The Bucs' offense would have had a good start to the second half in New York if Michael Pittman's 16-yard run had not been erased by penalty
The Tampa Bay Buccaneers took their first loss of the 2005 season on Sunday in New York. That, of course, is not one of those "firsts" you look forward to. First win, first interception, first touchdown of the season…all enjoyable milestones. First loss...no one's in a hurry to reach that one.
It was, as they say, a "day of firsts" for the visitors at the Meadowlands, in so much as very little went right the first time the Bucs tried it, and that had a lot to do with the score at the end of the game.
In fact, the Bucs' early struggles in what would prove to be a two-point decision was the first thing Head Coach Jon Gruden chose to discuss the following morning, after he had updated the injury report.
"I didn't like the way we started either half," said Gruden. "We're late off the ball on our first offensive play, we got a penalty on our first defensive play, we dropped the opening kickoff. We opened the second half with a 60-yard touchdown drive on defense and we have a 16-yard gain called back because of a careless penalty. If that's how you start, generally that's how you finish."
Gruden's selected details help to explain how a team could control the ball for 23 minutes and allow only 59 yards of offense in the first half, secure the only turnover of the second half and surrender just 52 yards in the fourth quarter and still lose, 14-12.
Cornerback Torrie Cox let a short opening kickoff go through his hands, and eventually had to fall on it at the Bucs' 16. On the first play from scrimmage, the line allowed defensive tackle James Reed to shoot right through and drop running back Michael Pittman six yards into the backfield.
On the Jets' intended first play from scrimmage, DT Chris Hovan jumped offside, giving New York a first-and-five at its own 42. Blessed with that situation, the Jets used their official first play to look downfield and wide receiver Laveranues Coles caught a 31-yard pass that accounted fore more than half of the Jets' first-half yardage.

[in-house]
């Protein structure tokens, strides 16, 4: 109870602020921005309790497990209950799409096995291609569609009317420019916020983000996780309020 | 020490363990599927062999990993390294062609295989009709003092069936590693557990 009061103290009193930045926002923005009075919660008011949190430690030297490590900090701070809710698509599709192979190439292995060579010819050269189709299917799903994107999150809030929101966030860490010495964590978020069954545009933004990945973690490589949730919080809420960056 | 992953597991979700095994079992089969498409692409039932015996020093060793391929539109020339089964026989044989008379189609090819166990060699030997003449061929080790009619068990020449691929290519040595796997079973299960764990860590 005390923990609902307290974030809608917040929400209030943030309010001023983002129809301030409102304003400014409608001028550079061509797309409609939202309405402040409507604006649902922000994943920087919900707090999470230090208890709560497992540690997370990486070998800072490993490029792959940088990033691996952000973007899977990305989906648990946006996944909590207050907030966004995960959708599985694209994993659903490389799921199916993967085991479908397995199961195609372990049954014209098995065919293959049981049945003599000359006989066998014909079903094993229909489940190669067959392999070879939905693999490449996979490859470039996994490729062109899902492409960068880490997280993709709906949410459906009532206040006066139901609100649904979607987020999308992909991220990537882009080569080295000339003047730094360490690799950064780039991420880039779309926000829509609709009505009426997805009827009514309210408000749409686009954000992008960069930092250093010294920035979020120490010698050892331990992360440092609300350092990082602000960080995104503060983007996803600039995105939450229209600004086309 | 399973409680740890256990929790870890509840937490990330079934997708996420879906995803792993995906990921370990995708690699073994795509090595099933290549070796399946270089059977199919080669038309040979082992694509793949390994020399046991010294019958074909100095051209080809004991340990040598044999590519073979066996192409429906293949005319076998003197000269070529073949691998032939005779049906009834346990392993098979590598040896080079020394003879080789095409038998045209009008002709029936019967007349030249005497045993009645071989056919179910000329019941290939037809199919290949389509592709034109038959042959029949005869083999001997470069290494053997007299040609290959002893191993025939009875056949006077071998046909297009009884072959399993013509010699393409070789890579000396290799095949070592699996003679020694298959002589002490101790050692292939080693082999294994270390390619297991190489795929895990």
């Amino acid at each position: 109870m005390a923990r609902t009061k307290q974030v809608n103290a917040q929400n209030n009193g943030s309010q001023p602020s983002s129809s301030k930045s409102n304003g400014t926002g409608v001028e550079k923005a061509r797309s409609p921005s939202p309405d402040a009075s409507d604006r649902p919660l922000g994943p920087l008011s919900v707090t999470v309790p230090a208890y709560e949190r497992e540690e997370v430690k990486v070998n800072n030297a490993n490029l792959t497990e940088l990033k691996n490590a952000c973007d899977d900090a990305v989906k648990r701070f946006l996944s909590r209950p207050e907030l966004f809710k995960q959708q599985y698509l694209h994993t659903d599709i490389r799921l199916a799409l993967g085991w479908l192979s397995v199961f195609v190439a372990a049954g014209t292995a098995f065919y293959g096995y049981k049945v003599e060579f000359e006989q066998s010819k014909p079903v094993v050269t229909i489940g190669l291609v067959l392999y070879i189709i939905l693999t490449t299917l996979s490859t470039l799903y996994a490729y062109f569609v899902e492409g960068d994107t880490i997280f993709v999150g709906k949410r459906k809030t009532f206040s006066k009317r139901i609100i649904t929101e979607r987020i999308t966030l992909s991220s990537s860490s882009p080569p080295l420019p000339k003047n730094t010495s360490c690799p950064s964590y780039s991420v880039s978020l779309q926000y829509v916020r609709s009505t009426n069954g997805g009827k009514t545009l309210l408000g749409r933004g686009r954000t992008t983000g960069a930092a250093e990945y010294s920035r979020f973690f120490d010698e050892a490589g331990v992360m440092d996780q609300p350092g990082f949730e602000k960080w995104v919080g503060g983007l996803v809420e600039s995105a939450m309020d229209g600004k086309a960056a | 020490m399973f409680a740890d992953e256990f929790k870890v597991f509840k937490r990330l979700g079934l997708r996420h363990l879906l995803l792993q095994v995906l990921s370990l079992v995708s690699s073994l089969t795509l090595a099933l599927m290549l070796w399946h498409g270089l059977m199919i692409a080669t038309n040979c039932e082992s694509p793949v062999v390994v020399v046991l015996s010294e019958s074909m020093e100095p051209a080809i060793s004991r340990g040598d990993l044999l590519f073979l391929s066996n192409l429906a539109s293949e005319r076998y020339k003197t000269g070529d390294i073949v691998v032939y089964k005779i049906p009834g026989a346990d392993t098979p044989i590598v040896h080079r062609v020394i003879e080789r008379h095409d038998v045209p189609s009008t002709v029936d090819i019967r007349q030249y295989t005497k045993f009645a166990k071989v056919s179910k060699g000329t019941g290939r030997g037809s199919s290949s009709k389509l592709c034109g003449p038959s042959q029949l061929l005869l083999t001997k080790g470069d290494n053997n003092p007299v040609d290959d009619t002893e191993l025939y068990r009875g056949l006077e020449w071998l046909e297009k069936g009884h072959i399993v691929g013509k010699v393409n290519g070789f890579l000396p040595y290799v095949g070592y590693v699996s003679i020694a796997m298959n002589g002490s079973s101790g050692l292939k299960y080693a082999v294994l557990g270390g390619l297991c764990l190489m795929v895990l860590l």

After settling down, the Bucs built a 9-7 lead going into halftime. But return man Justin Miller got the opening kickoff of the second half out to the Jets' 41 and New York took that first drive 59 yards for what would prove to be the game-winning points. The Bucs appeared to respond well on their first play of the second half, as Pittman steamed around left end for a gain of 16, but the play was erased by a holding penalty.
The penalties might be the most frustrating part of that sequence. The Bucs can get a surer set of hands back for the kickoff, as Gruden suggested they would do on Monday. And the long first drive of the second half can be considered an aberration, given that it was the first second-half touchdown allowed by the Buccaneers all season. But the penalties have been a problem all season – only Cincinnati has been flagged more often – and constitute a more difficult issue to pinpoint and eliminate.
Still, that has become one of Gruden's top priorities.
"We've got to minimize the penalties," he said. "We had four first-down runs called back because of penalties [Sunday]. Once the down-and-distance gets in the other teams favor, we're just like anyone else with a struggling offense.
"You have to contemplate making changes at certain positions. We'll do that. At the same time, you scream and yell, emphasize fundamentals and techniques and maybe hire a new officials staff [for practice] to explain the rules better, because obviously the point is not being made strongly enough."
The Bucs got through most of their "good" firsts before running into the "bad" ones this year. They won their first road game, won their first home game and got their first victory in Lambeau Field since 1989. They scored first in four of their first five games, and even took over first in the tough NFC South, a position they still hold. The Jets game – that first loss – doesn't change any of that. And the struggles to get going in New York won't necessarily be repeated in coming weeks. But the Bucs, who languished through slow starts frequently in 2003 and 2004, want to be sure to stay out of that trap in 2005.
"You don't get too high with the highs and too low with the lows," said Gruden. "You look at that tape and you slam your fist on the table a few times. There's no way that should have happened. We should have made this play, that play, and this play. But Detroit said that the week before. Green Bay said that in Lambeau. That's just the way this league is. It's going to be decided every game by a few twist and turns along the way. We got to address that.
"I do know this: We've got to start games faster. That's been our theme around here, let's start fast."